"Perhaps the ultimate road movie outcast, Mona does not cruise the highways on a sleek mortorbike, sporting a sexy leather jacket, wreaking subversive havoc." (Laderman 267)
While reading Laderman's Driving Divisions, there is a part where he refers to Mona as possibly the genre's fisrt serious "Queen of the Road." Mona was a different looking woman compared to all the women we have seen in previous road films. In my opinion, it didn't seem as if she was portrayed as a sex object and I didn't feel there was a lot of phallocentrism, if any, in this film. Mona did not act like a "predictable" woman would act. She never showered, didn't really care what others thought about her, and she didn't know where she was ever going to end up and she was alright with that. She received a lot of criticism about how she lived her life and even though she let it get to her sometimes, she usually just brushed it off and became a passenger in someone else's car. She didn't stay in one place for long and maybe that was her way of avoiding any male gazing or phallocentrism. This film was definately different from the other women road films we have seen because it was not revolved around the male gaze. Instead it was revolved around where Mona would end up next. Mona was the one in charge of herself, very independent, and that was extremely clear throughout the movie.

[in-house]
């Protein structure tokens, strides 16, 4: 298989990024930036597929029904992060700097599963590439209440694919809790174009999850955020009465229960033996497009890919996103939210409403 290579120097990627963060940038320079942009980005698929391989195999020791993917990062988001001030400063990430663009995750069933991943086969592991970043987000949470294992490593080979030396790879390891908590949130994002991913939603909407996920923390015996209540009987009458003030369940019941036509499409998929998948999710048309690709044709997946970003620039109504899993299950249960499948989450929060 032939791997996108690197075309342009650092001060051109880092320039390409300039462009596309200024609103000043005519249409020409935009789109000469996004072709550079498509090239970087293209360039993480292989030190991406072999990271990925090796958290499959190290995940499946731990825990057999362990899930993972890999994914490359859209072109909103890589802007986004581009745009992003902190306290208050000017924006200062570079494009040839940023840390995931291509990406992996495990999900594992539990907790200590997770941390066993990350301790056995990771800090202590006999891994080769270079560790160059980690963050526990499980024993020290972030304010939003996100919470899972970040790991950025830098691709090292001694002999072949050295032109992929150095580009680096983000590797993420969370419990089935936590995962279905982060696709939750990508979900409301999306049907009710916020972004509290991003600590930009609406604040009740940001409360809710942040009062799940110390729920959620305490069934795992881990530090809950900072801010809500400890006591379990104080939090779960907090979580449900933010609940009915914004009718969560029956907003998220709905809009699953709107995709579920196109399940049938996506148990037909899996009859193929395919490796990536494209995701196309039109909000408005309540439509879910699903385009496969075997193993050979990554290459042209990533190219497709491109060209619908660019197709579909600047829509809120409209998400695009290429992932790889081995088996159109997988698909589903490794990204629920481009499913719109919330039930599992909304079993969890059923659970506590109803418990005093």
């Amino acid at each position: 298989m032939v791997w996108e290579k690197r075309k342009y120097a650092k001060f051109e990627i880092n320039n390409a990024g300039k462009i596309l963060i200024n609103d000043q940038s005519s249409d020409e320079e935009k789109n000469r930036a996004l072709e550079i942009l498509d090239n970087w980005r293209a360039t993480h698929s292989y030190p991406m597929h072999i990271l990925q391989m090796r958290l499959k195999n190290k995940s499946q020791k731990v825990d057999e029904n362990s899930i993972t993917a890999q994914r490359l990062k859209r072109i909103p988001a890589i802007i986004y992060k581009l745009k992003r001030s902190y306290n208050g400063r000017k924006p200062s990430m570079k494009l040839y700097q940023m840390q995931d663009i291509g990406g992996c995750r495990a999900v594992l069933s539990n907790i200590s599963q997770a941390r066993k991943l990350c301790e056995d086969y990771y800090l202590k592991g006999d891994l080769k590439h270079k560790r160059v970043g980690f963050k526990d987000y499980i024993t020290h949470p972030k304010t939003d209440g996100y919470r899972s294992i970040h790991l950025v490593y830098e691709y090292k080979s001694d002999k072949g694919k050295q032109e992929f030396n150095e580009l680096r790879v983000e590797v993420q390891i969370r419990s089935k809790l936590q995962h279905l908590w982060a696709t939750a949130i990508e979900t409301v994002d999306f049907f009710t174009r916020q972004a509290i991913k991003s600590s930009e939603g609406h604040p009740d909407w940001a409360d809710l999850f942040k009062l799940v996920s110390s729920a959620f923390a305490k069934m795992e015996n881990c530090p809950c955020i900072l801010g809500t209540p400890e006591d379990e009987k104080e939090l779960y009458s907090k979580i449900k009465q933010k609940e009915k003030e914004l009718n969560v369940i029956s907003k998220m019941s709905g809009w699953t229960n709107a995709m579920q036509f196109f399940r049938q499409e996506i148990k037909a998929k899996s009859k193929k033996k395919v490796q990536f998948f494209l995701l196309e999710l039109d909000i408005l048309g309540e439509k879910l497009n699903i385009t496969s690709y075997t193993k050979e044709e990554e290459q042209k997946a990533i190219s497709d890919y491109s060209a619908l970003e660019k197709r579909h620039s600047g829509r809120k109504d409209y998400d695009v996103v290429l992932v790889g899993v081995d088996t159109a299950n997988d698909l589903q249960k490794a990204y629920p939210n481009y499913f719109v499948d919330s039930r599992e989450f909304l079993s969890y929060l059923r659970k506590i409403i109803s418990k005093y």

Mona for the most part escapes the male gaze by having attributes which are distinctly unfeminine. She is dirty, we are told she smells terrible, she smokes constantly (she cigarettes she rolls herself), she is vulgar and anti social. Cinematically she is unconventional which as Hayward suggests distracts from the male gaze. Her theme lacks melody and its harmony is abrasive, tracking shots will focus on objects other than her (trees, cars, etc). Still Mona does not completely escape being sexualized. Mona is looked at with the male gaze on occasion when we look at her though certain male characters. the young men on a motorcycle in the beginning of the film view Mona as a sexualized being as she emerges from the sea. This scene was related back to Botticelli's Birth of Venus, The male gaze is extended into the next shot when we see the young men looking at post cards and discussing women and robbery. The male gaze is also intentionally present when Mona washes the car at the gas station before being raped.